The “Cold” Disaster Recovery Server must meet the following requirements:
- The server must be turned off except for limited software self-testing and patch management, or disaster recovery. (customers
who are virtualizing must keep the physical host server powered down)
- The DR server may not be in the same cluster as the production server.
- You may run the backup and production instances at the same time only while recovering the production instance from a disaster.
- Your right to run the DR instance ends when your SA coverage ends.
“Cold” Disaster Recovery Rights are explained in both the Product Use Rights (PUR) (Appendix 2: Software Assurance Benefits) and the Product List (Section 7 – Software Assurance (SA) Benefits and Online Services (OLS) Benefits. Of course, since the Cold DR Rights require that your server be physically powered down most all the time – this may not always be the best option in a database solution. It does however, provide a good option for customers who want to reduce the time needed to redeploy a failed server (e.g. in the event of disaster, you can simply power on a pre-installed and pre-configured server). Unlike passive fail over rights, Cold DR Rights apply to any server products with active SA on the server(s) and CALs.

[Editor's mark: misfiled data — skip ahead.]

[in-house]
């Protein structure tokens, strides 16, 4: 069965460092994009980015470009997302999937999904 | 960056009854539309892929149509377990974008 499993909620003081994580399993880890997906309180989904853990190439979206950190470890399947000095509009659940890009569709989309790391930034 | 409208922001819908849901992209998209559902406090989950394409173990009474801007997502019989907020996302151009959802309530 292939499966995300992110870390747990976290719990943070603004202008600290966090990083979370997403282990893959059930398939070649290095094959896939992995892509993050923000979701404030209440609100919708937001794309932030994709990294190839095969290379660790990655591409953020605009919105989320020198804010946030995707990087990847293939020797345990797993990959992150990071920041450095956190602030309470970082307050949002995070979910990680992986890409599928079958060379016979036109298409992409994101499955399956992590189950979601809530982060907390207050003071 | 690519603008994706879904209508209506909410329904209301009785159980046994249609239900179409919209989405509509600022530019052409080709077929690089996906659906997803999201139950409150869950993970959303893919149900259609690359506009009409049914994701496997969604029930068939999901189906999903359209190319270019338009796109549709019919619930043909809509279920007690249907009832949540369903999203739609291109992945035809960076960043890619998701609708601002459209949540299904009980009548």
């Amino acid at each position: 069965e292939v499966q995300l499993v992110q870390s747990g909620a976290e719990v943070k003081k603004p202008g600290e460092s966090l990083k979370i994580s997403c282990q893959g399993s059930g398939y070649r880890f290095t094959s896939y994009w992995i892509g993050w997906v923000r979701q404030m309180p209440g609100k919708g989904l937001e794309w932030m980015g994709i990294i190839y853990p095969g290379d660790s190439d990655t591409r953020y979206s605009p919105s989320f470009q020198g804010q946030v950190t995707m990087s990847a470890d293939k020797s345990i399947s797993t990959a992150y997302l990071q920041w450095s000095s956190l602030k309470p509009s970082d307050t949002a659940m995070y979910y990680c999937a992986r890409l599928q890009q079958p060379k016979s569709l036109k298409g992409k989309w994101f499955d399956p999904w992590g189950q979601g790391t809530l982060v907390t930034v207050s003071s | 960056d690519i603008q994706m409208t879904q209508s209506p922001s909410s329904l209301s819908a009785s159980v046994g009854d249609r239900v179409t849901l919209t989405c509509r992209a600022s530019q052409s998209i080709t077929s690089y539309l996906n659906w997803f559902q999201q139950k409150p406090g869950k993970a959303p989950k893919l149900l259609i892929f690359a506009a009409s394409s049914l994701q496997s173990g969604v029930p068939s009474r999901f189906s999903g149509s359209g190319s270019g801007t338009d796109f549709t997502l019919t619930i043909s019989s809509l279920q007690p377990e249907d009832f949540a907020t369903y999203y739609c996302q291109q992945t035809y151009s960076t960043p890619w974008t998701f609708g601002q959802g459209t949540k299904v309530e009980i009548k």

This is one scenario, and licensing situation. Each customer scenario can vary by deployment, usage, product version, and product use rights. Always check your contract, and the
current Products Use Rights document to confirm how your environment should be fully licensed. The blogging team does not warrant that this scenario will be the right licensing solution for other similar cases.